Imagine for a moment, a consultant walking into your office one sunny afternoon. She’s a technical consultant, maybe a developer supporting a project. She requires full administrative access into a number of servers; others unprivileged will be fine. Whilst some require SSH, others require VNC or RDP. There are also a couple MySQL database connections, and Kubernetes access as well. All for a 6-month contract, after which you will need to off-board her from the infrastructure, reset any credentials she had access to, and validate.
Traditionally, this process required a lot of administrative overhead for Service Desk. Confirming the systems, she required access to creation of an account with the appropriate group, sharing of multiple credentials – many times this was via email – and constant back and forth for missed or forgotten permissions, and confusion on how to access another resource. The onboarding process was frustrating for all parties. Then, just as things started to be figured out, she was out the door and you had to begin resetting these credentials and onboarding a new resource. I remember those days well, both as the internal support and the hired external party – I don’t miss the frustration.
Keeper Security has introduced their Connection Manager, which resolves so many of the pain points above, but takes it a step further – incorporating passwordless and zero knowledge workflows, when paired with their Secrets Manager, and providing a fully auditable, fast, and secure connection to remote infrastructures.
When listening to their demo, what stood out to me was the continuous alignment with requirements, usability, and embedded secure-by-design approach. The Connection Manager follows suite of their other products, zero trust zero knowledge, and after the installation of a gateway, users can connect to required connections through an intuitive web GUI. This agentless approach means it doesn’t matter what device the user needs, they can click and connect via a secure browser connection, and have near instant access to any required resources.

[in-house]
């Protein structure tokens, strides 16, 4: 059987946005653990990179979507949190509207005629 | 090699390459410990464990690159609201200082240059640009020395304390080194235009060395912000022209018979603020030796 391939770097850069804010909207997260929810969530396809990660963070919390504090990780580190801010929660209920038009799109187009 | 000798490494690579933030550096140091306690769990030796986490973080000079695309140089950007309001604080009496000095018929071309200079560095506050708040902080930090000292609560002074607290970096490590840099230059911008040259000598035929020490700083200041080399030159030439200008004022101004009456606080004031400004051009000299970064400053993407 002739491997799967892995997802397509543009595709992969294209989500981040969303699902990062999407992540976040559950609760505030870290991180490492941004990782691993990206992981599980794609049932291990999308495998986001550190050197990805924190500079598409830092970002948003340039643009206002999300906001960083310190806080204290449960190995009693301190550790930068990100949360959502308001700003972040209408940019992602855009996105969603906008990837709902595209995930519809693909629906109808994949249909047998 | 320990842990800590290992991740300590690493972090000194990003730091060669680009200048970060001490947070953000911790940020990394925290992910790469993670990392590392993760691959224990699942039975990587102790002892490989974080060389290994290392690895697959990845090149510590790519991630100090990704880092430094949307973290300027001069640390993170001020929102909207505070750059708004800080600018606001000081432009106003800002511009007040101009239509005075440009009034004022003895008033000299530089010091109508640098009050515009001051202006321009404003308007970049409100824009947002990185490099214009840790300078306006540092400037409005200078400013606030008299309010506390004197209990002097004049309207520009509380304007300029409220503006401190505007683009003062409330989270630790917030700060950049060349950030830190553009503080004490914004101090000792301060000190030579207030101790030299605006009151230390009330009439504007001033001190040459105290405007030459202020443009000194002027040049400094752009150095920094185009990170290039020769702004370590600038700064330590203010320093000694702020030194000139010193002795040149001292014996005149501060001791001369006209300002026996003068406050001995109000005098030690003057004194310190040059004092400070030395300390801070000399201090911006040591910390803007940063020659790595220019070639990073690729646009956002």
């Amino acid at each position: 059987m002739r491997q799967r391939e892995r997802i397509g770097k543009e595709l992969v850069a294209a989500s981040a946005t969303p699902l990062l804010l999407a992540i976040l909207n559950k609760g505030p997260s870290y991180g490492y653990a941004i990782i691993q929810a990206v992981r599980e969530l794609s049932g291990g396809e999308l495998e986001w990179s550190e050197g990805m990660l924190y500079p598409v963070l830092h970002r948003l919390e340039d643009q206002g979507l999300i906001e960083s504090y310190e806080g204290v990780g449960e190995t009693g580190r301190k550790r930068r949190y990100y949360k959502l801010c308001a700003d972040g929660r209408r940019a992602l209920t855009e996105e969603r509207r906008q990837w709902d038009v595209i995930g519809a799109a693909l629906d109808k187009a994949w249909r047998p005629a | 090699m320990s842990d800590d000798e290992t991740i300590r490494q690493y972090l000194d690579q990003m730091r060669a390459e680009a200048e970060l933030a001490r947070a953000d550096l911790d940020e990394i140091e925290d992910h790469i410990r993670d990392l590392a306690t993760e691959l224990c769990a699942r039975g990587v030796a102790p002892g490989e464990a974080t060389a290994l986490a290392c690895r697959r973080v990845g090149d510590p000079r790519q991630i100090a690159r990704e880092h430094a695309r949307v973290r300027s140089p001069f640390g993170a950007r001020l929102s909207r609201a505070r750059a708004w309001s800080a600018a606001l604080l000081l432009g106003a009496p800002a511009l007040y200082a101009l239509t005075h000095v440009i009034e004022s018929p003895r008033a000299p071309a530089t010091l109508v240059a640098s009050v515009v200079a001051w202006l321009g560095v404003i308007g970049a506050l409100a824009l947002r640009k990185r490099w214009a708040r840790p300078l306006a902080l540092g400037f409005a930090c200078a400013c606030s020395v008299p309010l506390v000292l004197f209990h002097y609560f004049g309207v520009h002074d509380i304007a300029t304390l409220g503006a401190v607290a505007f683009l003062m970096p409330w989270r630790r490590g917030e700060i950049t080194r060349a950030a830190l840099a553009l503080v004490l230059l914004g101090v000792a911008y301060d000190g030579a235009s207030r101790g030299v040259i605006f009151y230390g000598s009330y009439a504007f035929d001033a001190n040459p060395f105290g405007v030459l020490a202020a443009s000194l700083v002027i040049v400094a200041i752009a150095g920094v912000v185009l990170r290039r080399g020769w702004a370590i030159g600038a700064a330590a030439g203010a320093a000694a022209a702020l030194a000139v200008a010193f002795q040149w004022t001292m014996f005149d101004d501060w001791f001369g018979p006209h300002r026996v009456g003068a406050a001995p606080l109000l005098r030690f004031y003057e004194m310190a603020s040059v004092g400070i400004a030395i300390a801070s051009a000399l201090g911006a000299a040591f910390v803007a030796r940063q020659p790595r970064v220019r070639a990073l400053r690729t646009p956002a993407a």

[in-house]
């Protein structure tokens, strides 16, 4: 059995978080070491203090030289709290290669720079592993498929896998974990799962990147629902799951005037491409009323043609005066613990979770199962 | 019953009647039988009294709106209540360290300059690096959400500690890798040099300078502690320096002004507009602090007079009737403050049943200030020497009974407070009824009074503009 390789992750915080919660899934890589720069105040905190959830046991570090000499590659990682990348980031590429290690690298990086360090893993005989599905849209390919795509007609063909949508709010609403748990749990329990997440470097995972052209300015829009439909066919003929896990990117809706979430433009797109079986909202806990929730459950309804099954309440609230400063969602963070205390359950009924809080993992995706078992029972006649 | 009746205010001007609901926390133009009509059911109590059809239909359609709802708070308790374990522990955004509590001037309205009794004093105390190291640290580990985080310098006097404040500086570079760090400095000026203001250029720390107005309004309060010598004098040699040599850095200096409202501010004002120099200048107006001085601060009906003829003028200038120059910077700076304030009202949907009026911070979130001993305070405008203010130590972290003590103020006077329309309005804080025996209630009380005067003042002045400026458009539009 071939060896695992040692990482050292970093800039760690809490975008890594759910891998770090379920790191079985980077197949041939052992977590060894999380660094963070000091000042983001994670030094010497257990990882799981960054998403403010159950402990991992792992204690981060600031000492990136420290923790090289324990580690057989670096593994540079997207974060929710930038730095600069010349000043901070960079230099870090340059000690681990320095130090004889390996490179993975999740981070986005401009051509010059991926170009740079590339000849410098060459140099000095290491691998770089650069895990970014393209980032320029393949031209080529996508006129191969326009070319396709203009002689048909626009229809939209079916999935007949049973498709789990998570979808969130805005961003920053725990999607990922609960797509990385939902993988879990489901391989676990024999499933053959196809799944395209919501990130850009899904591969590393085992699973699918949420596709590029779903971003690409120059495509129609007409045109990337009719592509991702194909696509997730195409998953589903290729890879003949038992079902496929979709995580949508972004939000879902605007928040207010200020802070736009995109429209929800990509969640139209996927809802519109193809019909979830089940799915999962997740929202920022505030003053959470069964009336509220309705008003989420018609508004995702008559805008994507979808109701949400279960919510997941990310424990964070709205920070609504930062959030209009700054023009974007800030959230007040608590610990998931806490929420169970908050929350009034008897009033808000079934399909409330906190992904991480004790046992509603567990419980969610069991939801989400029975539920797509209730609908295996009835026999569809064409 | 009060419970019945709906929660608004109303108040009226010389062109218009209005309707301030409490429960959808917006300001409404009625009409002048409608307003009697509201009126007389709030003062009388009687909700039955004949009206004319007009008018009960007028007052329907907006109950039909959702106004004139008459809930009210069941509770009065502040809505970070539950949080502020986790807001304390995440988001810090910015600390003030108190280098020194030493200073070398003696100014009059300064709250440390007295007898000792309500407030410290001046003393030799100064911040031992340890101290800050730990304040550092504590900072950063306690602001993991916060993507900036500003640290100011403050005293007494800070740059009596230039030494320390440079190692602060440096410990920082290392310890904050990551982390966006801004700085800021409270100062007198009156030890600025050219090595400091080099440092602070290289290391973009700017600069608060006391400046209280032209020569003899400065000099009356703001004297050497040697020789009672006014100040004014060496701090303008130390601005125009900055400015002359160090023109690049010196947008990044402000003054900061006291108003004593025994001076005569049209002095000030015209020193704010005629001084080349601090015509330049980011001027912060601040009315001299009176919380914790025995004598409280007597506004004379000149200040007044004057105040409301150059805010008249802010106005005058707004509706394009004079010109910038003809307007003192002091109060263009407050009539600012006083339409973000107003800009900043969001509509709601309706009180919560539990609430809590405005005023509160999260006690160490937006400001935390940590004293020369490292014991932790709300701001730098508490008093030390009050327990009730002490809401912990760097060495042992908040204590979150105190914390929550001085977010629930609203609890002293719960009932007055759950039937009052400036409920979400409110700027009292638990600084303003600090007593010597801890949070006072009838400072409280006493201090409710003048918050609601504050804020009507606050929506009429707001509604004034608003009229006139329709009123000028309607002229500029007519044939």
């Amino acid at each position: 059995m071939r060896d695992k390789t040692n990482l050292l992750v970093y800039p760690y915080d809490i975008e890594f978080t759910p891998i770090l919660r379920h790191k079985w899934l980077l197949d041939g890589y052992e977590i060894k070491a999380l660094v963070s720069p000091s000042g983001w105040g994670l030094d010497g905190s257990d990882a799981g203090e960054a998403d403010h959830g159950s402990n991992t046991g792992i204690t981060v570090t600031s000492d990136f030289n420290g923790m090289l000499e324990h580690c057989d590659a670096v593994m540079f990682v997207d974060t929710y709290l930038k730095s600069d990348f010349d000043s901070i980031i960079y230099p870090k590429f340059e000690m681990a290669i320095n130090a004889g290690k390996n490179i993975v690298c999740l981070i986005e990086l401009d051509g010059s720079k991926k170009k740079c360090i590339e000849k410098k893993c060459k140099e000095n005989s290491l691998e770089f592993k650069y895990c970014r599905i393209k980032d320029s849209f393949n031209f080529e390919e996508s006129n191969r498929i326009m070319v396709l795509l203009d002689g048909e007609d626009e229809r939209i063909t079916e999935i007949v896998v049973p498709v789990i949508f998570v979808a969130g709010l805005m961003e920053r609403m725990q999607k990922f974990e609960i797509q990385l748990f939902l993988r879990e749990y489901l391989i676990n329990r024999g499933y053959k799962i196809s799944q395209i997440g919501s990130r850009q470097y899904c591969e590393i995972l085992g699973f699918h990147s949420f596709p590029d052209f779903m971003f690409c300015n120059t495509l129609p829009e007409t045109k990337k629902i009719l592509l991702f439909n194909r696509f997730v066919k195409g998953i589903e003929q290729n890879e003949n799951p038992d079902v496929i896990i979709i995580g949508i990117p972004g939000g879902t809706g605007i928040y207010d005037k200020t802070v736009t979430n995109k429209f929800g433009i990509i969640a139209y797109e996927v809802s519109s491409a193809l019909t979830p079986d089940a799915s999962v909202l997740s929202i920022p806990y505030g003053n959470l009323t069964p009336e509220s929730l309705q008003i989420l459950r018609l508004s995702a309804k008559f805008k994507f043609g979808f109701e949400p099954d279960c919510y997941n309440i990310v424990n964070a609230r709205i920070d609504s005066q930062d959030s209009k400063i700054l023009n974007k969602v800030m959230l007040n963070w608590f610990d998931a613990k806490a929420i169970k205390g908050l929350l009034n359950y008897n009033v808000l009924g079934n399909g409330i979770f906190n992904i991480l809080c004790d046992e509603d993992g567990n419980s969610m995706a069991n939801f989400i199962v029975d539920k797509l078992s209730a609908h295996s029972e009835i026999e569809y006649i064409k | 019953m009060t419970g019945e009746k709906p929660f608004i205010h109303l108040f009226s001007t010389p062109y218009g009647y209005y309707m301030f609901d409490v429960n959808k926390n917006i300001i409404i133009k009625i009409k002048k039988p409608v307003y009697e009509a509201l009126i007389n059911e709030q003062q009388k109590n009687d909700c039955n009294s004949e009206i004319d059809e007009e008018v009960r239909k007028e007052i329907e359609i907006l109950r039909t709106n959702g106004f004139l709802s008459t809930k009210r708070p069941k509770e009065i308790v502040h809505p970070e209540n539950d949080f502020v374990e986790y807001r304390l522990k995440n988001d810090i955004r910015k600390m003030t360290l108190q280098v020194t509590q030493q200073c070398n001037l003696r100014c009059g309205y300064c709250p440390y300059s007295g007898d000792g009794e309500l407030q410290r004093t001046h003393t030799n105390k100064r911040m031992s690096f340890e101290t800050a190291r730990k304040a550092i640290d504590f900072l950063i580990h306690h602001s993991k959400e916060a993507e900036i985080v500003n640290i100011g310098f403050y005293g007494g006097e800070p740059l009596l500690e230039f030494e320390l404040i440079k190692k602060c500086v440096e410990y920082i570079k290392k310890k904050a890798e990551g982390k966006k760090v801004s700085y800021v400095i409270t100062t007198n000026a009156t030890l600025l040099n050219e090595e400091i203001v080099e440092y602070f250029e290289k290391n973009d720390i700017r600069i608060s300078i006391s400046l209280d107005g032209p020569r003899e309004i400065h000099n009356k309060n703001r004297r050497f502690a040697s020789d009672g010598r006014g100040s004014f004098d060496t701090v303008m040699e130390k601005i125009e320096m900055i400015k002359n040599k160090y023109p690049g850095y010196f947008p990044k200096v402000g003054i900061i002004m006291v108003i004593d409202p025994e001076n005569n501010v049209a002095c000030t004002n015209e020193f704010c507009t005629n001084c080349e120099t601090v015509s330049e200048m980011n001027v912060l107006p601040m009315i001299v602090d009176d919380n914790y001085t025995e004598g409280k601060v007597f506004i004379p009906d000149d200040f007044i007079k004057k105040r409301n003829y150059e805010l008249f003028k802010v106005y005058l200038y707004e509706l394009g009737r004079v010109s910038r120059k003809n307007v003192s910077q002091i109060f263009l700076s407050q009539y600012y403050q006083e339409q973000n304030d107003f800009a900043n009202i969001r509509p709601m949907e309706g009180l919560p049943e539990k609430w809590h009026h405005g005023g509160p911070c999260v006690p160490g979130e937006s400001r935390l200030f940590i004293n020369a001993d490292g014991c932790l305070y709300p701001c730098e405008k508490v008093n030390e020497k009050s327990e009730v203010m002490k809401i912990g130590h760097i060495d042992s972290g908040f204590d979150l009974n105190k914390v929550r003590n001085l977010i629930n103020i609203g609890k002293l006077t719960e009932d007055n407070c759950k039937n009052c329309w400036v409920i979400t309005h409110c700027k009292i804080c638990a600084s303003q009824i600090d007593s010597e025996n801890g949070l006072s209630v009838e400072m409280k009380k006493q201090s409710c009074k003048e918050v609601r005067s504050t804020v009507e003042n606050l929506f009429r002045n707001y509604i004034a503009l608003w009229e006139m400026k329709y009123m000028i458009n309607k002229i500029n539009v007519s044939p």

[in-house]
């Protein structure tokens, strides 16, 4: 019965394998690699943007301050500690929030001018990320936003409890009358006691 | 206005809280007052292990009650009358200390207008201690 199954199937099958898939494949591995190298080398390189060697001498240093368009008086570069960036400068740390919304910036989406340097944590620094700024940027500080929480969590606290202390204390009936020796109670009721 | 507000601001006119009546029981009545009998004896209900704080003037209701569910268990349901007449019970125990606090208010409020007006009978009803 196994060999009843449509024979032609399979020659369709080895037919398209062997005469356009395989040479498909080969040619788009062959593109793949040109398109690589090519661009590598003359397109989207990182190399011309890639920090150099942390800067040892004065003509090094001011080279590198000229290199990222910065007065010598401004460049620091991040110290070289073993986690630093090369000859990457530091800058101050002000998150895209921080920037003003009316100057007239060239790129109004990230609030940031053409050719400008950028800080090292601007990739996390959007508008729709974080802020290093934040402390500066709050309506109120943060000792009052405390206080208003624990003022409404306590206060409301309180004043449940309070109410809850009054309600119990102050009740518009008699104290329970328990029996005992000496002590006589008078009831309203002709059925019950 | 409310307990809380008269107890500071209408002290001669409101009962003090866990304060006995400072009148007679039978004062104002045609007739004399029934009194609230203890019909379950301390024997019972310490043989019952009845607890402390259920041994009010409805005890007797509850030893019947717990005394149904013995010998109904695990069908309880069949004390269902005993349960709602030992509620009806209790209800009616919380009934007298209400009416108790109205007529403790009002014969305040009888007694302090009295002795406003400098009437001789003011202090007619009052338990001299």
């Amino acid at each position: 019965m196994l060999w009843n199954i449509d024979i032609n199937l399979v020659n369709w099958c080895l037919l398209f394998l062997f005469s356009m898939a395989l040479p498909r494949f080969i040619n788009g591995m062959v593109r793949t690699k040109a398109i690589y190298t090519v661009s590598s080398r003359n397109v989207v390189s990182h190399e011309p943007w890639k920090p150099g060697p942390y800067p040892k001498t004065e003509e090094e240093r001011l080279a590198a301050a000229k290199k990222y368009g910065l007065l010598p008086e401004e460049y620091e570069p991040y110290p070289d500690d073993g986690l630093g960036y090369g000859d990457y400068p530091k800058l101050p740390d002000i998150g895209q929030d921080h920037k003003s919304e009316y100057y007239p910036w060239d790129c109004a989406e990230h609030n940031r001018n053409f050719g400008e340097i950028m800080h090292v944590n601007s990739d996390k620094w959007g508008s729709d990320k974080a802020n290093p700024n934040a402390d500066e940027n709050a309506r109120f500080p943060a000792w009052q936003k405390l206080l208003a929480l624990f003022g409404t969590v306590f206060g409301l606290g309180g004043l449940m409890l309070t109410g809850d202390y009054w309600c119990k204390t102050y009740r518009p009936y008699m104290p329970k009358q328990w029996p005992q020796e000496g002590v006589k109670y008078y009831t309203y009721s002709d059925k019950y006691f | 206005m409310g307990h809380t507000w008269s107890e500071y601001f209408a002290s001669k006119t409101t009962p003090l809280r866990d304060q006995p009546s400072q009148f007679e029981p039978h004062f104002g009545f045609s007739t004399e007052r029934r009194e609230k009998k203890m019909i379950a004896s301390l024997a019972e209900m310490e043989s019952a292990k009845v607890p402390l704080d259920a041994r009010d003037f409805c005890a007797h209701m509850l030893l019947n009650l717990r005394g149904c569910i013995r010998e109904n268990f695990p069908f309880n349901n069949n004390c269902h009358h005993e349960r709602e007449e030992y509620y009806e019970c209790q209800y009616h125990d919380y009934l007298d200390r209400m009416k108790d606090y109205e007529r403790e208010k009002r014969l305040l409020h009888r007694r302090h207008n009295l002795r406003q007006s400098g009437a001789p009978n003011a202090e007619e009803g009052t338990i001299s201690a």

Consider your developers requiring access to multiple servers, some in isolation due to testing with a variety of OS versions. Again, with contracted resources, this requires providing access and sharing of credentials. What are we replacing with Connection Manager? A VPN into the environment, sharing credentials and password rotation*, and remote desktop applications. We’re removing time to connect, so the developer can be more productive – simple click to connect, and they even have the option to send the same command to multiple windows.
A use case I didn’t consider was sharing sessions, easily done via the Web GUI or by sharing a direct link to your session for an outside user – restricted to whilst you’re active.
From an internal support perspective, how do you manage the different users and access? The administrative portal view provides configuring users with role-based access – you can manually enter credentials or make use of tokens that link the hostname to credentials in your Secrets Manager; making it zero knowledge for the user and reducing it to one location for changing if rotation is needed. You can also set accounts to expire on a specific date. Using SSO connection, you can also tie into existing authentication. Meaning you can realistically remove user generated passwords, maintain your secure-by-design strategy, and create a passwordless remote infrastructure access.
Security by design and by default is hard, especially when it requires multiple steps and changed behaviours to implement. Taking this tooling, you’re decreasing steps, automating processes, and enhancing the user experience. That barrier to use is almost non-existent, and provides a brilliant experience to the users – which means long term use and reduction in shadow IT.